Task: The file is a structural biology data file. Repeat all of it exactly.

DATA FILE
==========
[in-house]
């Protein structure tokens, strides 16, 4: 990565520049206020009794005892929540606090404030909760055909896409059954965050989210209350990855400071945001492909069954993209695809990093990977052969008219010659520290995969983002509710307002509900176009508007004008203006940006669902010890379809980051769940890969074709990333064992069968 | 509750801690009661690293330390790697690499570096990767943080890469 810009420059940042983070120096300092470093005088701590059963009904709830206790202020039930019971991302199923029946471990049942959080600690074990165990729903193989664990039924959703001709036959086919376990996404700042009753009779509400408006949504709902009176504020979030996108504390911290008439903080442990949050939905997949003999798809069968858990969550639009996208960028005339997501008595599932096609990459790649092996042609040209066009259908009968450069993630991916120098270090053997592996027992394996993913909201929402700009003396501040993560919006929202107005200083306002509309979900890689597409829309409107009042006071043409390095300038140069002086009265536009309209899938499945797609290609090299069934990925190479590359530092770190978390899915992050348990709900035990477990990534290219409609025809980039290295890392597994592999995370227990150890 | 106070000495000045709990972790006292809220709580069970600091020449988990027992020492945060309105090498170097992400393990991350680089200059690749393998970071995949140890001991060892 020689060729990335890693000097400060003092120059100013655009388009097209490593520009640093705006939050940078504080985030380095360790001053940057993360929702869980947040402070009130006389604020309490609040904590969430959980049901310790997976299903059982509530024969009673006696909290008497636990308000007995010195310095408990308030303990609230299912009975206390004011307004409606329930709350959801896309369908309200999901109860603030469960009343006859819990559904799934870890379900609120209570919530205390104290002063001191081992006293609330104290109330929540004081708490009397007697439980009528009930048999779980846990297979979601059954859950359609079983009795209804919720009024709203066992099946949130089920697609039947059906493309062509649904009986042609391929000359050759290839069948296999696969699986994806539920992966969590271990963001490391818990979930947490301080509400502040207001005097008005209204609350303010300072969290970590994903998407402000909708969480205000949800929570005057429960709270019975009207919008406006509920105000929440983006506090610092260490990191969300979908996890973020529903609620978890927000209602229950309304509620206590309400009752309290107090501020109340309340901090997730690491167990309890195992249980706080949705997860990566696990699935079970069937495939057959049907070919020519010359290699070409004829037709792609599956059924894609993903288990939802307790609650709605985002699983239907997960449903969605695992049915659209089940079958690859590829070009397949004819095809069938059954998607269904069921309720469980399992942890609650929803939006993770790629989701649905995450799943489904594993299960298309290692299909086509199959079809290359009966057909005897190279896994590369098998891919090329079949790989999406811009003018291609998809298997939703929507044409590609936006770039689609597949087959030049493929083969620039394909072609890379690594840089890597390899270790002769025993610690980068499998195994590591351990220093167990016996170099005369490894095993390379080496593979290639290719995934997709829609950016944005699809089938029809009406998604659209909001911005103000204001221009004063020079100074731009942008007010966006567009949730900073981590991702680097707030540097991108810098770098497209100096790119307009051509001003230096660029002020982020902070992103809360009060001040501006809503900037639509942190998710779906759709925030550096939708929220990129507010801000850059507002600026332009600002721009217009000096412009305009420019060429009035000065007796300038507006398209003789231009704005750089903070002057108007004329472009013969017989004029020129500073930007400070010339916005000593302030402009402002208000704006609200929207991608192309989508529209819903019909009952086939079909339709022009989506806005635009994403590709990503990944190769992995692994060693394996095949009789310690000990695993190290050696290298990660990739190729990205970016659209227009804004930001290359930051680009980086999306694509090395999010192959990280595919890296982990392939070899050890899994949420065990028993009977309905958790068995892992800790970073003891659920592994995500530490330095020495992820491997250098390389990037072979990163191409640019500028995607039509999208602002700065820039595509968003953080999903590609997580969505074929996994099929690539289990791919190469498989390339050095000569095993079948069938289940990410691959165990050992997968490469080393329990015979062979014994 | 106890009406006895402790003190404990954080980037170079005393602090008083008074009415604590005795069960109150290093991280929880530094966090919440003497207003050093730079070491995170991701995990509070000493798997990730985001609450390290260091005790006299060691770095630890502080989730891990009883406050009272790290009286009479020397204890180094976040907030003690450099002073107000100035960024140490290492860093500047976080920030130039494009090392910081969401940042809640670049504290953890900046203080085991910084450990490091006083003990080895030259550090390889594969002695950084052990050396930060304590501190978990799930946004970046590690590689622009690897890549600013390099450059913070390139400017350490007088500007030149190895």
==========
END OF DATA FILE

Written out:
[in-house]
């Protein structure tokens, strides 16, 4: 990565520049206020009794005892929540606090404030909760055909896409059954965050989210209350990855400071945001492909069954993209695809990093990977052969008219010659520290995969983002509710307002509900176009508007004008203006940006669902010890379809980051769940890969074709990333064992069968 | 509750801690009661690293330390790697690499570096990767943080890469 810009420059940042983070120096300092470093005088701590059963009904709830206790202020039930019971991302199923029946471990049942959080600690074990165990729903193989664990039924959703001709036959086919376990996404700042009753009779509400408006949504709902009176504020979030996108504390911290008439903080442990949050939905997949003999798809069968858990969550639009996208960028005339997501008595599932096609990459790649092996042609040209066009259908009968450069993630991916120098270090053997592996027992394996993913909201929402700009003396501040993560919006929202107005200083306002509309979900890689597409829309409107009042006071043409390095300038140069002086009265536009309209899938499945797609290609090299069934990925190479590359530092770190978390899915992050348990709900035990477990990534290219409609025809980039290295890392597994592999995370227990150890 | 106070000495000045709990972790006292809220709580069970600091020449988990027992020492945060309105090498170097992400393990991350680089200059690749393998970071995949140890001991060892 020689060729990335890693000097400060003092120059100013655009388009097209490593520009640093705006939050940078504080985030380095360790001053940057993360929702869980947040402070009130006389604020309490609040904590969430959980049901310790997976299903059982509530024969009673006696909290008497636990308000007995010195310095408990308030303990609230299912009975206390004011307004409606329930709350959801896309369908309200999901109860603030469960009343006859819990559904799934870890379900609120209570919530205390104290002063001191081992006293609330104290109330929540004081708490009397007697439980009528009930048999779980846990297979979601059954859950359609079983009795209804919720009024709203066992099946949130089920697609039947059906493309062509649904009986042609391929000359050759290839069948296999696969699986994806539920992966969590271990963001490391818990979930947490301080509400502040207001005097008005209204609350303010300072969290970590994903998407402000909708969480205000949800929570005057429960709270019975009207919008406006509920105000929440983006506090610092260490990191969300979908996890973020529903609620978890927000209602229950309304509620206590309400009752309290107090501020109340309340901090997730690491167990309890195992249980706080949705997860990566696990699935079970069937495939057959049907070919020519010359290699070409004829037709792609599956059924894609993903288990939802307790609650709605985002699983239907997960449903969605695992049915659209089940079958690859590829070009397949004819095809069938059954998607269904069921309720469980399992942890609650929803939006993770790629989701649905995450799943489904594993299960298309290692299909086509199959079809290359009966057909005897190279896994590369098998891919090329079949790989999406811009003018291609998809298997939703929507044409590609936006770039689609597949087959030049493929083969620039394909072609890379690594840089890597390899270790002769025993610690980068499998195994590591351990220093167990016996170099005369490894095993390379080496593979290639290719995934997709829609950016944005699809089938029809009406998604659209909001911005103000204001221009004063020079100074731009942008007010966006567009949730900073981590991702680097707030540097991108810098770098497209100096790119307009051509001003230096660029002020982020902070992103809360009060001040501006809503900037639509942190998710779906759709925030550096939708929220990129507010801000850059507002600026332009600002721009217009000096412009305009420019060429009035000065007796300038507006398209003789231009704005750089903070002057108007004329472009013969017989004029020129500073930007400070010339916005000593302030402009402002208000704006609200929207991608192309989508529209819903019909009952086939079909339709022009989506806005635009994403590709990503990944190769992995692994060693394996095949009789310690000990695993190290050696290298990660990739190729990205970016659209227009804004930001290359930051680009980086999306694509090395999010192959990280595919890296982990392939070899050890899994949420065990028993009977309905958790068995892992800790970073003891659920592994995500530490330095020495992820491997250098390389990037072979990163191409640019500028995607039509999208602002700065820039595509968003953080999903590609997580969505074929996994099929690539289990791919190469498989390339050095000569095993079948069938289940990410691959165990050992997968490469080393329990015979062979014994 | 106890009406006895402790003190404990954080980037170079005393602090008083008074009415604590005795069960109150290093991280929880530094966090919440003497207003050093730079070491995170991701995990509070000493798997990730985001609450390290260091005790006299060691770095630890502080989730891990009883406050009272790290009286009479020397204890180094976040907030003690450099002073107000100035960024140490290492860093500047976080920030130039494009090392910081969401940042809640670049504290953890900046203080085991910084450990490091006083003990080895030259550090390889594969002695950084052990050396930060304590501190978990799930946004970046590690590689622009690897890549600013390099450059913070390139400017350490007088500007030149190895």